Obama Takes the ‘Faith’ Out of Faith-Based Initiative
Dan Moloney /
In his speech today on faith-based programs, Sen. Barack Obama (D-Ill.) proposed that religious groups cannot compete for government contracts unless they give up their freedom to consider religion in their hiring decisions, a radical proposal that effectively repeals Charitable Choice:
In order to receive federal funds to provide social services, faith-based organizations … must comply with federal anti-discrimination laws, including Title VII of the Civil Rights Act of 1964. Religious organizations that receive federal dollars cannot discriminate with respect to hiring for government-funded social service programs.
This is a complete reversal of the Charitable Choice language that President Bill Clinton signed in 1996. Obama’s plan says that when a faith-based organization takes federal dollars, it could be forced to hire an atheist or else lose its federal funding. Since people make policy, by losing the ability to control its people, the group would lose its ability to preserve its faith-based character. In other words, it would strike at the heart of the faith-based initiative.
At the heart of the law Clinton signed in 1996 greatly expanding the ability of faith-based organizations to receive federal contracts was a provision making sure that faith-based organizations would retain their ability to take into account a person’s religion in employment decisions.
While the 1964 Civil Rights Act prohibited discrimination based on race, sex or religion, it also allowed religious organizations to take religion into account in hiring and firing. But once a faith-based organization took federal dollars, it lost this exemption. As a result, faith-based groups that contracted with the government to provide a general service — run a drug-rehab program or a homeless shelter, for example — had to give up their special religious character, becoming just another religiously neutral service provider.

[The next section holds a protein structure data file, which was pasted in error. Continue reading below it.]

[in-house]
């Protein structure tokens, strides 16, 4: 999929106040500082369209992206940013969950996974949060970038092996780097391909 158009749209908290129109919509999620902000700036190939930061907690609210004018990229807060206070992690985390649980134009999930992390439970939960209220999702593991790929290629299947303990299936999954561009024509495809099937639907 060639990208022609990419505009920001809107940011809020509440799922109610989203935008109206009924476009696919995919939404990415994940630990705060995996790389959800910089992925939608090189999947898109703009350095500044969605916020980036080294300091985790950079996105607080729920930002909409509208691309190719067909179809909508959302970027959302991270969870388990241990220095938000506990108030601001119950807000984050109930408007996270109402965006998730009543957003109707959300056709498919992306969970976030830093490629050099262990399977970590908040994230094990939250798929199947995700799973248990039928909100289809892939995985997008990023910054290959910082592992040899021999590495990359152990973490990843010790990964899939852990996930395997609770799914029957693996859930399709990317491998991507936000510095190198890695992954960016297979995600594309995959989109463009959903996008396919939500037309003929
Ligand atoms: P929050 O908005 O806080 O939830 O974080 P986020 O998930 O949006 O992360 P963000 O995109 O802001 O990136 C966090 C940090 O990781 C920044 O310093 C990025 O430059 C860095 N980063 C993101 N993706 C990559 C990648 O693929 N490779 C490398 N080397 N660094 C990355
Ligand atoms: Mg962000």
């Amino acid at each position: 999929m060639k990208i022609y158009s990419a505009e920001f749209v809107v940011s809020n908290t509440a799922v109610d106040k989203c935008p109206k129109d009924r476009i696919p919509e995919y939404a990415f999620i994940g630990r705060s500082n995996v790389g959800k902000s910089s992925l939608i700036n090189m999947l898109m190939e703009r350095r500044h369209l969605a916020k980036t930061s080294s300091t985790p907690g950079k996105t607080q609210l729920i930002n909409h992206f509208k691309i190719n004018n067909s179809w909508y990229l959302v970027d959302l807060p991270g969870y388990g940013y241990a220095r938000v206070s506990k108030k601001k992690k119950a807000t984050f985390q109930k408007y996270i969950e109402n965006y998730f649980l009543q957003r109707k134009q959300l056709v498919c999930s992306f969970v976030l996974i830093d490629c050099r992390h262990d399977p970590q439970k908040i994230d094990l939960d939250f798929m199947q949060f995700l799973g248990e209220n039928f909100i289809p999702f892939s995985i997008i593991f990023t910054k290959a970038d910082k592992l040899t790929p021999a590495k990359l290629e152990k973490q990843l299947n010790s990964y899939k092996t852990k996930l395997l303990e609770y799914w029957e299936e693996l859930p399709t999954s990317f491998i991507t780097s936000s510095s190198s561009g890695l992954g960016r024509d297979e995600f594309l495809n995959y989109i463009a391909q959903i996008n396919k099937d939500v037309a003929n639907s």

There were two problems with this arrangement. The first was that it prohibited religious groups from competing for federal contracts, contributing to what Richard John Neuhaus has described as “the naked public square,” a public life denuded of religion. The second problem was that several of the faith-based organizations were much more effective than other groups at getting drug addicts and convicts and at-risk teenagers to change their behavior. Research suggested that it was the pervasive religiosity of the faith-based organizations that led to their successes. And so sociologists, most prominently John J. DiIulio of the University of Pennsylvania, began recommending that government contracts for social services be opened up to faith-based organizations.
Thus was born the idea of Charitable Choice, which then-Sen. John Ashcroft (R-Mo.) proposed and Clinton signed as Section 104 of the Personal Responsibility and Work Opportunity Reconciliation Act of 1996. That law allowed religious organizations to apply for federal welfare contracts while retaining their ability to consider religion in hiring. Similar language was included in a wide variety of laws, including those helping the homeless and the mentally ill.